In the pope's Easter address, a call to pray for Ukrainians, Russians and refugees
VATICAN CITY — In an Easter message highlighting hope, Pope Francis on Sunday invoked prayers for both the Ukrainian and Russian people, praised nations which welcome refugees and called on Israelis and Palestinians wracked by the latest surge in deadly violence to forge a "climate of trust."
Francis, along with dozens of prelates and tens of thousands of faithful, celebrated Easter Mass in a flower-adorned St. Peter's Square, affirming the Christian belief that Jesus rose from the dead days after his crucifixion.
The 86-year-old pontiff topped the celebration with a traditional speech about troubled places in the world. Encouraging "trust among individuals, peoples and nations," Francis said Easter's joy "illumines the darkness and gloom in which, all too often, our world finds itself enveloped."
The pope's Easter message is known by its Latin name, "Urbi et Orbi," which means "to the city and the world."
Since Russia invaded neighboring Ukraine in February 2022, Francis has repeatedly called for the fighting to end and sought prayers for the "martyred" Ukrainian people.
Ukrainian diplomats have complained that he hasn't come down hard enough in his statements on Russia and particularly Russian President Vladimir Putin as the Vatican tries to avoid alienating Moscow.
"Help the beloved Ukrainian people on their journey towards peace, and shed the light of Easter upon the people of Russia,'' Francis implored God in his Easter speech, which he delivered while sitting in a chair on the central balcony of St. Peter's Basilica facing the square. "Comfort the wounded and all those who have lost loved ones because of the war, and grant that prisoners may return safe and sound to their families."
He urged the international community to work to end the war in Ukraine and "all conflict and bloodshed in the world, beginning with Syria, which still awaits peace."
Francis also prayed for those who lost loved ones in an earthquake that struck Syria and Turkey two months ago, claiming tens of thousands of lives.
With a renewal in deadly violence affecting both Israelis and Palestinians in recent days, Francis called for a "resumption of dialogue, in a climate of trust and reciprocal respect, between Israelis and Palestinians, so that peace may reign in the Holy City and in the entire region,'' a reference to Jerusalem.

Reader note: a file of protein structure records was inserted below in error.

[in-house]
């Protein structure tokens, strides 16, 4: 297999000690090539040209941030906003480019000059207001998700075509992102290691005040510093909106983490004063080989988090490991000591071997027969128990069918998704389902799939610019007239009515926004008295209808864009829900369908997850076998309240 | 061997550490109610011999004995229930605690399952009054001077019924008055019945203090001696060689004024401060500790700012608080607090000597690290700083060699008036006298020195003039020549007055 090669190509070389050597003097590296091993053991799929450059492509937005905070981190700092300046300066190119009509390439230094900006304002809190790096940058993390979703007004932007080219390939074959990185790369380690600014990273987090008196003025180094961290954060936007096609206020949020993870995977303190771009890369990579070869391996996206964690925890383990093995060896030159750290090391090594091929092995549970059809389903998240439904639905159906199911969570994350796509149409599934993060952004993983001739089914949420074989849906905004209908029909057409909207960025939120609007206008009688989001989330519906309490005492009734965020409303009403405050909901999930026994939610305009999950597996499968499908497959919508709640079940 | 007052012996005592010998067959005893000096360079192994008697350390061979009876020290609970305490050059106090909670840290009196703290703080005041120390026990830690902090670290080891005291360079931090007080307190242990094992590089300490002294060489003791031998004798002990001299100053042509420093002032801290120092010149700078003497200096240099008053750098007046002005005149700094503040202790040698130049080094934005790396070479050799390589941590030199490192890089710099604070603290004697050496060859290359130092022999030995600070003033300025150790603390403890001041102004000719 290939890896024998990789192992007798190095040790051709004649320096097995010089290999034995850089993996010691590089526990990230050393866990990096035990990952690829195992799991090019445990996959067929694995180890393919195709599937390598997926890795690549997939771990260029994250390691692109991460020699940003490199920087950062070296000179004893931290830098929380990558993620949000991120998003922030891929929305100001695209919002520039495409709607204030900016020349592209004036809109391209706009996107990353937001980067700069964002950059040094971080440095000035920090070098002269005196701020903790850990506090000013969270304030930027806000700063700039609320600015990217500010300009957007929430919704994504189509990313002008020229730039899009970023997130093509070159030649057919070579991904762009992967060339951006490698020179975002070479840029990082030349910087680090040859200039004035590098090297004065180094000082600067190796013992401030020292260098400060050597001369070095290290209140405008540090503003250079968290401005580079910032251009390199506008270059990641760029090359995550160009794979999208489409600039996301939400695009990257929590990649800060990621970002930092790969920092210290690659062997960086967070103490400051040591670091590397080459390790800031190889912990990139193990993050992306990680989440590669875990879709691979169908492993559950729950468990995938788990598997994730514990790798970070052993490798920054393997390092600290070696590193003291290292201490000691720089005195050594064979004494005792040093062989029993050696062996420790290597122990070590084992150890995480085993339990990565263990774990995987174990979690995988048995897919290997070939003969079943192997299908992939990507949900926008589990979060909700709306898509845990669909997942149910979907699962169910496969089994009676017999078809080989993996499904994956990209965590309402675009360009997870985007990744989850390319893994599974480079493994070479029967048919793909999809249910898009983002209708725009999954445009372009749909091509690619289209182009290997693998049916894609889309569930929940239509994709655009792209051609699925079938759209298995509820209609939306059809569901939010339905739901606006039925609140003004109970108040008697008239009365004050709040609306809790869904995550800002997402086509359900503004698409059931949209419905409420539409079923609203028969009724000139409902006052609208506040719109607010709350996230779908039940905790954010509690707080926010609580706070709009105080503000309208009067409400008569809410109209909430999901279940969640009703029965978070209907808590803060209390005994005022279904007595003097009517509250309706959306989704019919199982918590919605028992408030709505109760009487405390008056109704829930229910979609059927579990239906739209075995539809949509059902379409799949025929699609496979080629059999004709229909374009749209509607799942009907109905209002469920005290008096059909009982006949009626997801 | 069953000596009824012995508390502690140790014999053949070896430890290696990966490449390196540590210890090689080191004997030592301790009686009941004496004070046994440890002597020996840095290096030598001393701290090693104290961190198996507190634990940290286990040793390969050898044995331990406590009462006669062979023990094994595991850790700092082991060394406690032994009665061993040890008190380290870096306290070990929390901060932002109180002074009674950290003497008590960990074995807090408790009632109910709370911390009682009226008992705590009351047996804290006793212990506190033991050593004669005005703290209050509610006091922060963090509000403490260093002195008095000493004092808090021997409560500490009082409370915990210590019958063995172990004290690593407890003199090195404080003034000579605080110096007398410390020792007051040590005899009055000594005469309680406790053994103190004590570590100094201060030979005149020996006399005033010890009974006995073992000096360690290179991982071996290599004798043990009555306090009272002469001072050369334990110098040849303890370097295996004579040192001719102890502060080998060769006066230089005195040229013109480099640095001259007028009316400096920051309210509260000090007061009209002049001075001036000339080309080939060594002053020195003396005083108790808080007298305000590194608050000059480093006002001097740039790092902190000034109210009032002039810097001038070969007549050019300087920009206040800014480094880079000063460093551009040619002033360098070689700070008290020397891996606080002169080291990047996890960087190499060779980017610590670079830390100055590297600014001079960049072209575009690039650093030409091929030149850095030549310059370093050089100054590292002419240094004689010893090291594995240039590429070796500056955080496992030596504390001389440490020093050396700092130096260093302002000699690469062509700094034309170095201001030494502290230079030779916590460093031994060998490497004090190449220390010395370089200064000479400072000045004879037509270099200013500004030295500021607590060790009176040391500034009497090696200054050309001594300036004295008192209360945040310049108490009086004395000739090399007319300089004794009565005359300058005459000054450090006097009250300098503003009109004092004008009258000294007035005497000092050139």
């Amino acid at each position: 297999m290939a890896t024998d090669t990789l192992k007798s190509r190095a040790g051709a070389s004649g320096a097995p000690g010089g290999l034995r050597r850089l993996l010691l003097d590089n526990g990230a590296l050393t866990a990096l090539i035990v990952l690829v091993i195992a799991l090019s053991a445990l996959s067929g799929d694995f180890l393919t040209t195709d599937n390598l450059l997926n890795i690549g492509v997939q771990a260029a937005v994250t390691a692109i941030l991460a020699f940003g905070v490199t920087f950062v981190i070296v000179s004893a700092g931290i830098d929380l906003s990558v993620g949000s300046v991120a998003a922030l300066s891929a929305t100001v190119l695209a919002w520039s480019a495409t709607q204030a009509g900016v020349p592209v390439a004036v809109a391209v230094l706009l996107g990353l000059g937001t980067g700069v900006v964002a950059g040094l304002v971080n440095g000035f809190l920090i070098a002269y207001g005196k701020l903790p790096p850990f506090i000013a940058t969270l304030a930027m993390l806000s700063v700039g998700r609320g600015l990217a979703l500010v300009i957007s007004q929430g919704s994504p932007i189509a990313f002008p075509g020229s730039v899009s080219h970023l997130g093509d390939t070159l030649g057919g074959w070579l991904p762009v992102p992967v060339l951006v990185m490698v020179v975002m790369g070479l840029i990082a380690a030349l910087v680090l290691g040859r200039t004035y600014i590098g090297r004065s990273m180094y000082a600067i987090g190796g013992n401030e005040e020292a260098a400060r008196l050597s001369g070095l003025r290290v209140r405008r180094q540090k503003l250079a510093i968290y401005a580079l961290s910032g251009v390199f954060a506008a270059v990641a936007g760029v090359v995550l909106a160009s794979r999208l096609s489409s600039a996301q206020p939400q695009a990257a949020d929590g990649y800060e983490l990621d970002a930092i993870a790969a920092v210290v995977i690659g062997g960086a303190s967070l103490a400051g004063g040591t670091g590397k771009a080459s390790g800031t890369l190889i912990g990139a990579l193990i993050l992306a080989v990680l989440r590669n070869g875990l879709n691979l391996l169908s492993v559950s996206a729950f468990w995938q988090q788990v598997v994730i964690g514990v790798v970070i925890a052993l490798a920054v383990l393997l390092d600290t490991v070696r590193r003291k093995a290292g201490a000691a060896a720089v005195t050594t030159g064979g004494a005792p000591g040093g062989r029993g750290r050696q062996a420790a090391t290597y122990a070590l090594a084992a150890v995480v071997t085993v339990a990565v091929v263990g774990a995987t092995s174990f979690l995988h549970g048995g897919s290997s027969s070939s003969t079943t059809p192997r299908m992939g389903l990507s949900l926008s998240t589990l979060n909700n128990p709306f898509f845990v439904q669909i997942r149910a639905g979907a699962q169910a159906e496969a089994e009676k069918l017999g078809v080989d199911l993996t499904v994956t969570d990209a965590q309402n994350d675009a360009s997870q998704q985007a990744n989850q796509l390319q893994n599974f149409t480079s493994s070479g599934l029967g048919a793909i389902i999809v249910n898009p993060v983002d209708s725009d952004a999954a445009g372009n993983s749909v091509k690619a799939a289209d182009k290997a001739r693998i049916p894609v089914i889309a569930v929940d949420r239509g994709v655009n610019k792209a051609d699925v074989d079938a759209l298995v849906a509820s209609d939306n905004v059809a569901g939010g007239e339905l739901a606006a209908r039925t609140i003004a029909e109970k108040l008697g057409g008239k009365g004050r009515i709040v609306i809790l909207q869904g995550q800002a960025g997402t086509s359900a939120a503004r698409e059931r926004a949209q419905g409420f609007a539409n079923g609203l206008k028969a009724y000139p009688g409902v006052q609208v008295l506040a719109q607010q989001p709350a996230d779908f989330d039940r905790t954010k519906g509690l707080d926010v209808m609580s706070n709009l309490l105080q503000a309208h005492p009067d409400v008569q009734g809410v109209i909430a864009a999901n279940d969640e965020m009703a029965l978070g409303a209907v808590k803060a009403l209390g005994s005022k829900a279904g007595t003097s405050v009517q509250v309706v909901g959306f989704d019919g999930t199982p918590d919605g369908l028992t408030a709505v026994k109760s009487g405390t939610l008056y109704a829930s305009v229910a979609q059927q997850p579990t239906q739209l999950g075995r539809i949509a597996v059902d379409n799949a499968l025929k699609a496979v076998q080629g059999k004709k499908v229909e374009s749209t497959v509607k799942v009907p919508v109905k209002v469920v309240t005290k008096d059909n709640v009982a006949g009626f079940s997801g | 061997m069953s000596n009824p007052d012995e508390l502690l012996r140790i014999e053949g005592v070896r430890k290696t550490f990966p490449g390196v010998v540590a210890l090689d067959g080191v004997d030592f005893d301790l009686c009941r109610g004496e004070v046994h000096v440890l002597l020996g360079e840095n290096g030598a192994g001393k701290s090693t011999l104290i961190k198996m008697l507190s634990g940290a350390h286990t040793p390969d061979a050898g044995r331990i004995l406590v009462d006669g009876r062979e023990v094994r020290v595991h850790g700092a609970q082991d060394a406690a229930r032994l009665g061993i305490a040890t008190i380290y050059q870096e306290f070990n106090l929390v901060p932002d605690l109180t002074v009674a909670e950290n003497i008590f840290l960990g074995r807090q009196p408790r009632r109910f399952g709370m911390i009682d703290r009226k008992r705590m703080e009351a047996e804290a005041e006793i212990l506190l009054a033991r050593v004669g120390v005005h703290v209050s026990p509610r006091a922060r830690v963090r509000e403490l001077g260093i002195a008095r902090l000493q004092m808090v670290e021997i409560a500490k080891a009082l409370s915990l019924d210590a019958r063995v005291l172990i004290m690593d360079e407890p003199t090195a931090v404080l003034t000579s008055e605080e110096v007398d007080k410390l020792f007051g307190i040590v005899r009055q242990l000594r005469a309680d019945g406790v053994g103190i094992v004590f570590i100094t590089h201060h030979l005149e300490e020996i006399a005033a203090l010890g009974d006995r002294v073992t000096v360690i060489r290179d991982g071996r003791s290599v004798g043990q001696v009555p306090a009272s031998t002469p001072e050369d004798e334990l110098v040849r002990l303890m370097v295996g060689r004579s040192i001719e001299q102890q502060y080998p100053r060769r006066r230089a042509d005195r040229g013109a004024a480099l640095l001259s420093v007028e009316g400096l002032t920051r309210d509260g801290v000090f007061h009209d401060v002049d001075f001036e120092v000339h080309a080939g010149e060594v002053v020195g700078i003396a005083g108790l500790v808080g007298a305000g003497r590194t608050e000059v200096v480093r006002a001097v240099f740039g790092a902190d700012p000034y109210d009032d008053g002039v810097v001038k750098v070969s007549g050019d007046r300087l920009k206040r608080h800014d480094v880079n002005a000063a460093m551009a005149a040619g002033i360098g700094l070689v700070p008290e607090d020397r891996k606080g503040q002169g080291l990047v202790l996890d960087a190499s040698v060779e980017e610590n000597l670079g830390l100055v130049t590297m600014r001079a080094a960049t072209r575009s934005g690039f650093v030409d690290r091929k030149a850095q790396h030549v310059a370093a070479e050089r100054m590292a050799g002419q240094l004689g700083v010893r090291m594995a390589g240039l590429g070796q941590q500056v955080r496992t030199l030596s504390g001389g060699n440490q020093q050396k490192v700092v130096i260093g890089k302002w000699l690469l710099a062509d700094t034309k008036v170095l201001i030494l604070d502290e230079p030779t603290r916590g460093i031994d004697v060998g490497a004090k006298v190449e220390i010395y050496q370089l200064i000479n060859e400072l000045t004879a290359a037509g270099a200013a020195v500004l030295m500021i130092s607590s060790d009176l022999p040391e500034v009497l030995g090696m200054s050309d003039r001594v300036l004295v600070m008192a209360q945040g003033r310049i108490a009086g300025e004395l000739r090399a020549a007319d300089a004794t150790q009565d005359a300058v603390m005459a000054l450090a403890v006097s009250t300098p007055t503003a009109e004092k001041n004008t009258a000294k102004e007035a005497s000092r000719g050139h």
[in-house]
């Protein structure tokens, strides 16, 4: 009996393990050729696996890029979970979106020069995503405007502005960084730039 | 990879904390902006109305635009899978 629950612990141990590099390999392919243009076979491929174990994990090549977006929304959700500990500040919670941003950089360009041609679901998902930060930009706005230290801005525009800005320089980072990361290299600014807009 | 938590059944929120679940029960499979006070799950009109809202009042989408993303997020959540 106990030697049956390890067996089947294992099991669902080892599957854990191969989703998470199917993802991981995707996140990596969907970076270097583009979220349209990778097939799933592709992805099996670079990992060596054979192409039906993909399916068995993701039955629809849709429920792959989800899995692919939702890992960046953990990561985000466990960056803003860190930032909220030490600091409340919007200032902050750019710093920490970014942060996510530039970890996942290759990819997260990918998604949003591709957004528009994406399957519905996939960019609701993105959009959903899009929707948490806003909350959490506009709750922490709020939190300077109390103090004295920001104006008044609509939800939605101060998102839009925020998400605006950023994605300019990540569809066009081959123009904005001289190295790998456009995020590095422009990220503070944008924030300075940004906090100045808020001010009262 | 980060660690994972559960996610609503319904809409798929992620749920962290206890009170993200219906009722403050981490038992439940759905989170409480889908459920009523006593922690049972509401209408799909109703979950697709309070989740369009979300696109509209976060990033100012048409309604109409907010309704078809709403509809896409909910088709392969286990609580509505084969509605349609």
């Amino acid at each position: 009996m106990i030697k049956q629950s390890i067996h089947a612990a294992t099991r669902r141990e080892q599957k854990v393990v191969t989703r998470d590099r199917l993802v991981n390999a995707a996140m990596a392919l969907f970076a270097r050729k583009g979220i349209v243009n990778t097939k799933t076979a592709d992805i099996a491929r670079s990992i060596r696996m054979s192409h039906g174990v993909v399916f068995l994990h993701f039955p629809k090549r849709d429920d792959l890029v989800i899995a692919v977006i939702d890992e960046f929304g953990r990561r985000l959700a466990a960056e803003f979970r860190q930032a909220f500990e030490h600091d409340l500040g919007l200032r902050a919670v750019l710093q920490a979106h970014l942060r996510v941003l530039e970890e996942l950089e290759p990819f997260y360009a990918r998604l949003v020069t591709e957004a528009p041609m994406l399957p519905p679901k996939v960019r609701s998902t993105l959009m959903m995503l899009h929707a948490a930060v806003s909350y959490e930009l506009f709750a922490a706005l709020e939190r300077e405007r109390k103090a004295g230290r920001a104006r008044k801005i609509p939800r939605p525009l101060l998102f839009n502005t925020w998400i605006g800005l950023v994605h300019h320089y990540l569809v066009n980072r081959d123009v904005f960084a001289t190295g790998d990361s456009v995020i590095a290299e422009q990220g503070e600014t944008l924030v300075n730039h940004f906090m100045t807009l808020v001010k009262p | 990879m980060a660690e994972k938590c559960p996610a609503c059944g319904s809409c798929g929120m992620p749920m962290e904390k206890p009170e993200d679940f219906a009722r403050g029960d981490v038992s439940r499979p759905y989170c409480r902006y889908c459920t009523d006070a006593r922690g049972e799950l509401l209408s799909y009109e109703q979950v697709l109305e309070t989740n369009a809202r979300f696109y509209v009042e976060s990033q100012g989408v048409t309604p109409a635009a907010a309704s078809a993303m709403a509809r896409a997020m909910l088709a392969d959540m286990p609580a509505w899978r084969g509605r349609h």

But Francis also noted progress on some fronts.
"Let us rejoice at the concrete signs of hope that reach us from so many countries, beginning with those that offers assistance and welcome to all fleeing war and poverty," he said, without naming any particular nations.
How to care for asylum-seekers, migrants and refugees, and whether to allow them entrance, is a raging political and social debate in much of Europe, as well in the United States and elsewhere.
Francis also prayed that national leaders "ensure that no man or woman may encounter discrimination" and that there would be "full respect for human rights and democracy."
With migrants risking their lives in smugglers' unseaworthy boats in hopes of reaching Europe, the pope lamented that Tunisia's people, particularly the young, struggle with social and economic hardship.
In the last two weeks, dozens have died or were left missing after attempting to cross the Mediterranean Sea from Tunisia.
The pope included Lebanon and two African countries he visited this year - South Sudan and Congo - among the nations in need of ending divisions and building reconciliation.
Speaking about Haiti, he appealed to "political actors and the international community to seek a definitive solution to the many problems that afflict that sorely tried people."
The bloody conflicts cited by Francis contrasted with a riot of bright colors lent by orange-red tulips, yellow sprays of forsythia and daffodils, hyacinths and other colorful seasonal flowers that decorated St. Peter's Square. The blooms were trucked in trucks from the Netherlands.
By the end of the pope's appearance, some 100,00 people had flocked to the square in time for the pontiff's speech, according to the Vatican's crowd count.
A canopy on the edge of steps on the square sheltered the pontiff, who was back in the public eye for the Mass 12 hours after a 2.25-hour long Easter vigil ceremony in St. Peter's Basilica the night before.
Francis was hospitalized March 29-April 1 for treatment of bronchitis. Still recovering, he skipped the traditional Good Friday procession at Rome's Colosseum due to unseasonably cold nighttime temperatures.
Near the end of the more than two-hour-long Easter Sunday appearance, Francis seemed to run out of steam. His voice grew hoarse and he interrupted his speech at one point to cough.
He nonetheless made several laps through the square in the popemobile after the Mass, waving and smiling at cheering well-wishers.
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